Why Is Forage So Important?
Horses have evolved as grazers, spending as much as 16-18 hours a day grazing on pasture grasses and local forages. A horse’s stomach is quite small but his hindgut is quite large, making the horse an ideal animal to ingest large amounts of fibrous material throughout each day. In fact, this fibrous material is what keeps a horse’s digestive tract healthy and functional.
A horse’s hindgut is made up of the cecum, colon, and rectum. Together, the cecum and colon can hold up to 32 gallons of fibrous material, and this material slowly ferments over 2-3 days. All of the fiber a horse eats is fermented or digested, by billions of good bacteria and protozoa that live in the horse’s hindgut. These microorganisms break down the fiber a horse eats, producing volatile fatty acids that provide an important energy source for the horse. Horses can actually receive about 70% of their energy needs just from these volatile fatty acids alone!
Besides being an important energy source, the fiber in a horse’s diet is vital in keeping the horse’s digestive tract functioning like a well-oiled machine. A horse’s overall health and well-being is directly tied to the health of the bacterial population in the hindgut. When the fiber digesting microorganism in the gut are damaged or killed, they release toxins that can cause colic, founder, or hindgut acidosis. Feeding a diet rich in good quality fibers is the best way to keep a horse’s hindgut bacterial population healthy and active, and therefore keep the horse’s overall health at the best level possible. On average, mature horses need to consume 2.0-2.5% of their bodyweight in good quality fiber every day.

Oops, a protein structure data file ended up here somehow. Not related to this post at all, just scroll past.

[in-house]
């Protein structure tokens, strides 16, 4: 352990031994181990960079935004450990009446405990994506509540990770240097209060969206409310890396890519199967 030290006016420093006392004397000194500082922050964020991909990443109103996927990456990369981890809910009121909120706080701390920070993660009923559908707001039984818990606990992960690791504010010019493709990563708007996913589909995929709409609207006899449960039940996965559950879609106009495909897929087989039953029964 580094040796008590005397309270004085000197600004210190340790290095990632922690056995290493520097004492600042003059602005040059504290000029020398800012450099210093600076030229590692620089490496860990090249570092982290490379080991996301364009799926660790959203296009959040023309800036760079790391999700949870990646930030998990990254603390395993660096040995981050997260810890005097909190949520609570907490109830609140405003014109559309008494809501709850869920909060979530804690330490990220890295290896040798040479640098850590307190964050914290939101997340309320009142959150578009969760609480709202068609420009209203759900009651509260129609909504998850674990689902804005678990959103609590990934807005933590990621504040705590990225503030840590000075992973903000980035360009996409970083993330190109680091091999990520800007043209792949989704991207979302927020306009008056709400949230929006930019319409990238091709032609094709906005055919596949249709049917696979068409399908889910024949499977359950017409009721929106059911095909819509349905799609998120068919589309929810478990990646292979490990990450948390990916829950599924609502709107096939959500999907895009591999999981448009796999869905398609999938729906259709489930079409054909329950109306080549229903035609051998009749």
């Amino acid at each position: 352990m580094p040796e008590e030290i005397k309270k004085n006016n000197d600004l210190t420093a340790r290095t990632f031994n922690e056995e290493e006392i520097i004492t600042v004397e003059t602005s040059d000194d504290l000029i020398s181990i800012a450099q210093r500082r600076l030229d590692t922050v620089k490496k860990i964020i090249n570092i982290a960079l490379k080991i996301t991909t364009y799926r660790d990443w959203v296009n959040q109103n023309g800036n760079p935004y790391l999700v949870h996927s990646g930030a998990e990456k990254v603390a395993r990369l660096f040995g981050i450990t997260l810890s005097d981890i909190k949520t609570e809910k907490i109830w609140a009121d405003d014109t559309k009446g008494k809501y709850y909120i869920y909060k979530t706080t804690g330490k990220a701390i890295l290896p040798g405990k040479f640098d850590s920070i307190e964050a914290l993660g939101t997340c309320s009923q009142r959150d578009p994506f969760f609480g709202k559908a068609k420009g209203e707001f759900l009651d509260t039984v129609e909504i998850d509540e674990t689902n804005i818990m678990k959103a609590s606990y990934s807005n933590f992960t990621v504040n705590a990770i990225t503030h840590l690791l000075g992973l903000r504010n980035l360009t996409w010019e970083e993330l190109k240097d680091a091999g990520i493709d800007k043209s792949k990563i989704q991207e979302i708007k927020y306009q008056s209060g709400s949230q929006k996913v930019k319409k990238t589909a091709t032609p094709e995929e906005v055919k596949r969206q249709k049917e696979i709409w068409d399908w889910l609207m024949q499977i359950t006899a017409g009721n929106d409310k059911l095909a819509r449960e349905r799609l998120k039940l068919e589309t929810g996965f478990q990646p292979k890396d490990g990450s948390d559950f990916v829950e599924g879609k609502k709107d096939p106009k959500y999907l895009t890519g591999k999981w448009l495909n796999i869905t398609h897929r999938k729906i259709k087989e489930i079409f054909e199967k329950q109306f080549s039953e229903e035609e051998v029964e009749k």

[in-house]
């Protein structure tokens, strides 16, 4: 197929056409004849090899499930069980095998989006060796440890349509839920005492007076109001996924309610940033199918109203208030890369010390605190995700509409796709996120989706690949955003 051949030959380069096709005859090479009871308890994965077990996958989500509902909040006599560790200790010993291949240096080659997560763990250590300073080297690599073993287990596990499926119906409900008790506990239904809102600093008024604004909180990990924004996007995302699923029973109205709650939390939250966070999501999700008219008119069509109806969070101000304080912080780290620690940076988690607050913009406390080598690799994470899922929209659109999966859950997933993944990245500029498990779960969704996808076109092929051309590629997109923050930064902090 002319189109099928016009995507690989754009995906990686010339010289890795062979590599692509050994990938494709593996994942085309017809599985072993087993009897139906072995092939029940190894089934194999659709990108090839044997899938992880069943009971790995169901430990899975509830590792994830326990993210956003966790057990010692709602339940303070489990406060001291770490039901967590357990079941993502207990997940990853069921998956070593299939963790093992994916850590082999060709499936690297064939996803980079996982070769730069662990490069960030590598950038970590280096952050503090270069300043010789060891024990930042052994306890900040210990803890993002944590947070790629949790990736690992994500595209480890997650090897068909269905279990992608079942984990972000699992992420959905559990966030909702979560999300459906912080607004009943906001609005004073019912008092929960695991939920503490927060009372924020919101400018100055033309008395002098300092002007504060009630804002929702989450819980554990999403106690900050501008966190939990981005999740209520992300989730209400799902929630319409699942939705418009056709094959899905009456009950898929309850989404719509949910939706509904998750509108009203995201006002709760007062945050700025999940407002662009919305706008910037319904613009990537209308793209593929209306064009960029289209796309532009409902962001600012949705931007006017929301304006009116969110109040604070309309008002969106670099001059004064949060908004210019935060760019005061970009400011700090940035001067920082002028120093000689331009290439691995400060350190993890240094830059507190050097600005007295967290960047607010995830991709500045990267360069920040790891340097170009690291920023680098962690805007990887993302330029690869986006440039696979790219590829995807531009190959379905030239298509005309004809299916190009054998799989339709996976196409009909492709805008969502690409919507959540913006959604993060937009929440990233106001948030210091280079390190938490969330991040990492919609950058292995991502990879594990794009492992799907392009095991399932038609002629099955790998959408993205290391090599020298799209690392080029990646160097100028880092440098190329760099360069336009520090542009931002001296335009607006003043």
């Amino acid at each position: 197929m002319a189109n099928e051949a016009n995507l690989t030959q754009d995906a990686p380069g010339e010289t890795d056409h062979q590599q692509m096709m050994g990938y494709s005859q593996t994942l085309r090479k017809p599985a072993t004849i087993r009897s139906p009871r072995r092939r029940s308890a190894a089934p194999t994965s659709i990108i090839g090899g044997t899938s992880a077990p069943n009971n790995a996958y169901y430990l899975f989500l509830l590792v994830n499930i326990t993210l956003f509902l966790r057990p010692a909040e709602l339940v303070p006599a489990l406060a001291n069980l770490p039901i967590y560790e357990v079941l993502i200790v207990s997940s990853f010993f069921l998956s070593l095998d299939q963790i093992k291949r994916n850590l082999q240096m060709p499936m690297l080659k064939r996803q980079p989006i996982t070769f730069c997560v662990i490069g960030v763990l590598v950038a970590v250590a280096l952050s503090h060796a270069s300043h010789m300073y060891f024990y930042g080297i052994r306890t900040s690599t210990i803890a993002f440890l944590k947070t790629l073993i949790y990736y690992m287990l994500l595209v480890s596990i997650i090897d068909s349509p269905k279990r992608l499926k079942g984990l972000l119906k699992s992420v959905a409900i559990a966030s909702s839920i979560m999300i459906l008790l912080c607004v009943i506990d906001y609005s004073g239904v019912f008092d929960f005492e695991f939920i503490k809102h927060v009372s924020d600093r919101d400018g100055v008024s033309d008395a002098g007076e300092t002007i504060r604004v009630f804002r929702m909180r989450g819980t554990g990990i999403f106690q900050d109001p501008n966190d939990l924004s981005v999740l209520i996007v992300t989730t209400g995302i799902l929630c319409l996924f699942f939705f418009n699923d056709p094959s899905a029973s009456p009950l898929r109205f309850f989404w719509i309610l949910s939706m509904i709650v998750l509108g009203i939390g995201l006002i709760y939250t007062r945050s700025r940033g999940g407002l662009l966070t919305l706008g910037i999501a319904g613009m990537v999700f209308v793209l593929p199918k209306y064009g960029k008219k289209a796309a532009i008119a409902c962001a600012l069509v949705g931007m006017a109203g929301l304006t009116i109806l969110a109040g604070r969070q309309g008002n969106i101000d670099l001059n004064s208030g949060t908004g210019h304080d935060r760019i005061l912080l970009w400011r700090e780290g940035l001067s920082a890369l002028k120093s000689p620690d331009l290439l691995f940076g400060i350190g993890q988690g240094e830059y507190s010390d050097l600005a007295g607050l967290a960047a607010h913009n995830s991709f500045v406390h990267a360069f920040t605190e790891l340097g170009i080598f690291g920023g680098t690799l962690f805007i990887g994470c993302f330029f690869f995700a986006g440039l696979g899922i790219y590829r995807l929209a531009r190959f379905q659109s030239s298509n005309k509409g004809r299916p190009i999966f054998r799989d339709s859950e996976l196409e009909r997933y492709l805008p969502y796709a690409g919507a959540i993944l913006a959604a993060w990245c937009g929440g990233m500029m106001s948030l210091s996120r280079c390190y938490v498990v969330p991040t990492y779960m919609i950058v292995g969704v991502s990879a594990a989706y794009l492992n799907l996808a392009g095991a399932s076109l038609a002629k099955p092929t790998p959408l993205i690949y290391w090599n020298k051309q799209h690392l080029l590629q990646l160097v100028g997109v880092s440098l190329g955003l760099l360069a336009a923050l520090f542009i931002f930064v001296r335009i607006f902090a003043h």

What Form of Fiber Is Best?
Now that we know how important fiber is in our horse’s diet, let’s look at how we can supply this dietary fiber. The most natural way for horses to receive fiber is through grazing on pasture grasses. However, due to limited space, poor quality grass or less than ideal grazing management, many pastures at today’s horse farms are used more for exercise and horse recreation rather than a means of getting nutrition into the horse. Also, changing weather condition and grass growing patterns mean that pasture grasses aren’t present all 365 days of the year. In these situations, most horse owners look to replacing pasture grass with hay.
Hay can be supplied through square bales or round bales. Square bales are smaller, easier to handle, and provide more flexible storage. However, feeding square bales can be labor intensive. Round bales, on the other hand, require much less labor as you can set them in an area and horses can eat on them for days. They are also usually less expensive on a per ton basis, but storage can be an issue and there is a potential for mold if the round bales are subjected to the elements. Perhaps the greatest drawback of round bales, however, is that horses may waste more when eating from a round bale. Because round bales are fed outside and affected by rain and mud, horses may not want to eat the entire bale. Using a specialized round bale feeder can help manage hay loss.
Another consideration when choosing hays is grass versus legume. Grass hays can be divided into two categories: cool-season and warm-season. Cool season grasses include timothy, orchardgrass, ryegrass and fescue, while warm-season grasses include Bermuda grass (sometimes referred to as coastal or Tifton 85) and bromegrass. Legume hays include alfalfa, clover and perennial peanut hay. In general, legume hays tend to be higher in protein, energy, calcium and Vitamin A than grass hays. However, legume hays tend to be a bit lower in overall fiber content than grass hays. These attributes make legume hays an excellent option for hard working performance horses, growing horse, and breeding stock. Grass hays, on the other hand, are excellent fiber options for most mature adult horses.